for bad bots

Hazem Harb

New perspectives into UAE’s ‘cultural mix’

March 16, 2016 - By N. P. Krishna Kumar for Gulf News

Palestinian artist Harb, who shuttles between Dubai and Rome, in his sculptural installation titled Unlimited Progress, presents the interplay between time and urban change in a fast-developing city such as Dubai, where large tracts of desert give way to urban expansion. Harb, who visited Dubai first in 2012, has been interested in architecture and urban development, and the city has provided him the backdrop to examine the “co-related relationship between progress and time”.

Structures that erase identity

May 11, 2015 - By Jyoti Kalsi for Gulf News

In his multimedia artworks, the artist has juxtaposed various references to pre-1948 Palestine with concrete blocks, which can be seen as a symbol of occupation, representing the apartheid wall, the road blocks encountered daily by Palestinians, and the intrusion of other architectural styles on Palestinian architecture.

The artworks highlight the fact that while architecture can provide shelter, it also has the potential to destroy people and obliterate their existence. Through the heaviness and destructive power of architecture, Harb speaks about the violence of occupation and the destruction of cultural narratives.

However, he also expresses hope in the power and potential of architecture to reverse the destruction and to construct a better future. The show is organised by Salsali Private Museum in collaboration with Athr gallery, Jeddah, and curated by Lara Khaldi.

The Written City

April 19, 2015 - By e-flux

The Written City exhibition looks at the spatial organization of city and state as a product of often conflicting political intentions. The exhibition analyzes the relationships between several political discourses and their design, interpretation and control of the urban and national space.

The Written City brings together contrasting perspectives of the construction, the use, the representations and the questioning or disputing of the political production of space.

The development of urban and national space often presupposes forms of physical or symbolic inclusion and exclusion. In that respect the exhibition deals with a number of spatial metaphors such as barricades, boundaries and fences or so-called “gated communities,” and at the same time the destruction or penetration of these types of partition.

Politics and the Production of Space

April 17, 2015 - By Theresa Wiedemann for InEnArt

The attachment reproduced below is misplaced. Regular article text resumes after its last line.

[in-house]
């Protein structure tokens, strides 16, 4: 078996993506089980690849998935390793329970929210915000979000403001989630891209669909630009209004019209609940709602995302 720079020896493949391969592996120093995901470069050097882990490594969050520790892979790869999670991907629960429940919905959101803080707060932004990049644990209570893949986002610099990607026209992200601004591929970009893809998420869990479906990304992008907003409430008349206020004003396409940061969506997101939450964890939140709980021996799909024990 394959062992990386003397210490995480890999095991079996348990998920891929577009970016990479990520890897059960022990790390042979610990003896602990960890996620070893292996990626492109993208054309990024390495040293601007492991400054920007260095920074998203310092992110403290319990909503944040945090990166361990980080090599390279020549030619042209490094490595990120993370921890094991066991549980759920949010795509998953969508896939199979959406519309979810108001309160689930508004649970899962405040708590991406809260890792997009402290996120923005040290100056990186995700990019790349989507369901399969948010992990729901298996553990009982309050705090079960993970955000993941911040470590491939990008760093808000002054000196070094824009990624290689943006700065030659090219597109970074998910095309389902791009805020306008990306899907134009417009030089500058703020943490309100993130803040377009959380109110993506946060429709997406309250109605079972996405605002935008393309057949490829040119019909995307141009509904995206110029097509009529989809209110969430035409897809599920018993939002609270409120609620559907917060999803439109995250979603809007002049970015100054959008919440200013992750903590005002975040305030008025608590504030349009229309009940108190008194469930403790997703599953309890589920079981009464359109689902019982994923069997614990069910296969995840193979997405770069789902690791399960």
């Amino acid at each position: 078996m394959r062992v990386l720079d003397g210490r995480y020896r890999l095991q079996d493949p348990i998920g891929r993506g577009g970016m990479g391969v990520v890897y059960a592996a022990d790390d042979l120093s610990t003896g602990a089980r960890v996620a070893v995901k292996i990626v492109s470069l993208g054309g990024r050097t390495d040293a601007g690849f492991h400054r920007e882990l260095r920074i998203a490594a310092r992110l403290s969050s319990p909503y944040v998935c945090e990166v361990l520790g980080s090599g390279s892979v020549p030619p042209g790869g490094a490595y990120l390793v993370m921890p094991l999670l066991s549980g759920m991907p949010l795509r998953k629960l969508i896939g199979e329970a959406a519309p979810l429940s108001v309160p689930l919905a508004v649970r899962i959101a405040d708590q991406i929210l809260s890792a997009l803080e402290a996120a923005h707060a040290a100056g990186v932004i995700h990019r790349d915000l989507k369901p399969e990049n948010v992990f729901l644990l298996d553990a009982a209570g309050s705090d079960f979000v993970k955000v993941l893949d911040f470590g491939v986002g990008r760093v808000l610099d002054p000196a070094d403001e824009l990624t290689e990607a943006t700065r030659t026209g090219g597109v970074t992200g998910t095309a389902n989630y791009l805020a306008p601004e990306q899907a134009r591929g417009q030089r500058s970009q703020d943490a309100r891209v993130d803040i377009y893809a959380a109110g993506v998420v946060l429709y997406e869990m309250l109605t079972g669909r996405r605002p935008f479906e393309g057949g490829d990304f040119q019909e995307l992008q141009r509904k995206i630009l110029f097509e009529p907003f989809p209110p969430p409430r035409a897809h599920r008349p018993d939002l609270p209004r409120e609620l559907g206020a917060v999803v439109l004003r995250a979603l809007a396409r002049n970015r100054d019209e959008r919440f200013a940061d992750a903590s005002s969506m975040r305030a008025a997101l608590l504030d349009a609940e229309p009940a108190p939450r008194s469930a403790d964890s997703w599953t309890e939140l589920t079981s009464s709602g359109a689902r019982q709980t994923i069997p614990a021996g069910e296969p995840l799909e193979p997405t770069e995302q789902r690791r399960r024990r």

The list of the participating artists forms a strong connection to a region in which political decisions and urbanisation are complicated and unstable. Amongst others are two artists from Palestine  – Raeda Saadeh and Hazem Harb – who are dealing with the Israeli-Palestinian conflict with a particular reference to architecture of violence.

Having spent his childhood and teenage years growing up in the contested grounds of Gaza, Palestinian artist Hazem Harb’s artistic output serves as an apolitical, first hand ACCOUNT of this on-going conflict. In his works he deals with a number of core issues including war, loss, trauma, human vulnerability and global instability affected by the situation in the Occupied Territories of Palestine.

Palestinian artist Hazem Harb’s first-ever museum show in Dubai

April 7, 2015 - By Anna Seaman for the National

Harb has been working on this series, his first museum show, since 2008. For The Archaeology of Occupation series, Harb has super­imposed angular shapes onto landscape photographs. For The Tag Series, he has taken anonymous family portraits, placing squares over faces in the same way that Facebook prompts a user to “tag” or identify people in photos. “Tagging is about recognition of existence,” says El Khalil. “Here the artist is talking on behalf of the people saying ‘we are here, we are the people of the land’.” Also on display is a ­collection of ­photomontages made from pre-1948 images of Palestine.

While this show marks a significant point in Harb’s career, it also shows maturity and development for Athr, which started out as a ­contemporary art gallery in ­Jeddah but is quickly establishing itself as one of the most important initiatives in the Gulf. “One of our missions is to create dialogue,” El Khalil says. “It is very important for us that we bring to the world a dialogue that originates in Saudi Arabia but that also comes back to Saudi Arabia as well.

Alserkal Avenue's Industrial Chic Grows In Dubai

March 23, 2015 - By Scott Indrisek for Blouin ArtInfo

A special commission by Gaza-born artist Hazem Harb, on view during Art Week, memorialized the actual construction of the Avenue's expansion through video and sculpture; it was admittedly strange and uncomfortable to stand there and watch footage of half a dozen foreign laborers performing their tasks while singing, since labor conditions in the UAE don’t typically generate the most pleasing melodies

Highlights among new exhibitions opening on Galleries Night

March 16, 2015 - By Anna Seaman for the National

Hazem Harb’s The Invisible Landscape and Concrete Futures is a nostalgic yearning for a land lost to occupation. Questioning the notion of architecture being destructive rather than protective, Harb’s show, based largely on photographs of pre-1948 Palestine, is a large, moving exhibition that has taken him eight years to complete. It is showing at Salsali Private Museum in Alserkal Avenue.

SpeedDating In Texas

May 19, 2014 - By Werner Bloch for Art Magazine

Hazem Harb solo show to open in Jeddah

May 11, 2014 - By Anna Seaman for the National

Tomorrow, Hazem Harb’s first solo exhibition in Saudi Arabia opens in Athr Gallery. Harb, a Palestinian artist from Gaza, has explored Islamic geometry through his Al Baseera series - where, as art historian Salwa Mikdadi says, “he utilises colour to evoke a sense of loss and turmoil”.